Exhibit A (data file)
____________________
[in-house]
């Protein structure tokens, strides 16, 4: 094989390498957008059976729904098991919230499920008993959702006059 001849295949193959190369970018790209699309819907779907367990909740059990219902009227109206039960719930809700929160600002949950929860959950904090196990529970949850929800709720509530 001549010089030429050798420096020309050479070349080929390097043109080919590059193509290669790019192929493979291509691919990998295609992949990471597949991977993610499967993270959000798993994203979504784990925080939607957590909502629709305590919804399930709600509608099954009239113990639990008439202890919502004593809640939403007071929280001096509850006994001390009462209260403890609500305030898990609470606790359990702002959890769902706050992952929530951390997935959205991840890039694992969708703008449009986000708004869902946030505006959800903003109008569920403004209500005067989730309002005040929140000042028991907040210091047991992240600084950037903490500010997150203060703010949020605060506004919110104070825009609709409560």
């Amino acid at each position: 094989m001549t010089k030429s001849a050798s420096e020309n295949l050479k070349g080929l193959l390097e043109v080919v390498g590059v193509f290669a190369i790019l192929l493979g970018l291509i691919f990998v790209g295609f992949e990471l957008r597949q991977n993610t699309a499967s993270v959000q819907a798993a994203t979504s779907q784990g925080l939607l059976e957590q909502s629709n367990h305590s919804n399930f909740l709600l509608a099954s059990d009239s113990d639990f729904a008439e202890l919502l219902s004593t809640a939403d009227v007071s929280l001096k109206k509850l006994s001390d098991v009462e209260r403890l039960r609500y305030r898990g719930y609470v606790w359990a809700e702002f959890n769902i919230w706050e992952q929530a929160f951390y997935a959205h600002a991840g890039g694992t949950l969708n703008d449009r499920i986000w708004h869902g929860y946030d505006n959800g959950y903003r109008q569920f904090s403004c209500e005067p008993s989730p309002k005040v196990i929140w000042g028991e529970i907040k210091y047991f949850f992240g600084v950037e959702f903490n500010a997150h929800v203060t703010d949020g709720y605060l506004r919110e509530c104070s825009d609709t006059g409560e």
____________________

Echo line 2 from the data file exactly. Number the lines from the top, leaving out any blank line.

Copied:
């Protein structure tokens, strides 16, 4: 094989390498957008059976729904098991919230499920008993959702006059 001849295949193959190369970018790209699309819907779907367990909740059990219902009227109206039960719930809700929160600002949950929860959950904090196990529970949850929800709720509530 001549010089030429050798420096020309050479070349080929390097043109080919590059193509290669790019192929493979291509691919990998295609992949990471597949991977993610499967993270959000798993994203979504784990925080939607957590909502629709305590919804399930709600509608099954009239113990639990008439202890919502004593809640939403007071929280001096509850006994001390009462209260403890609500305030898990609470606790359990702002959890769902706050992952929530951390997935959205991840890039694992969708703008449009986000708004869902946030505006959800903003109008569920403004209500005067989730309002005040929140000042028991907040210091047991992240600084950037903490500010997150203060703010949020605060506004919110104070825009609709409560």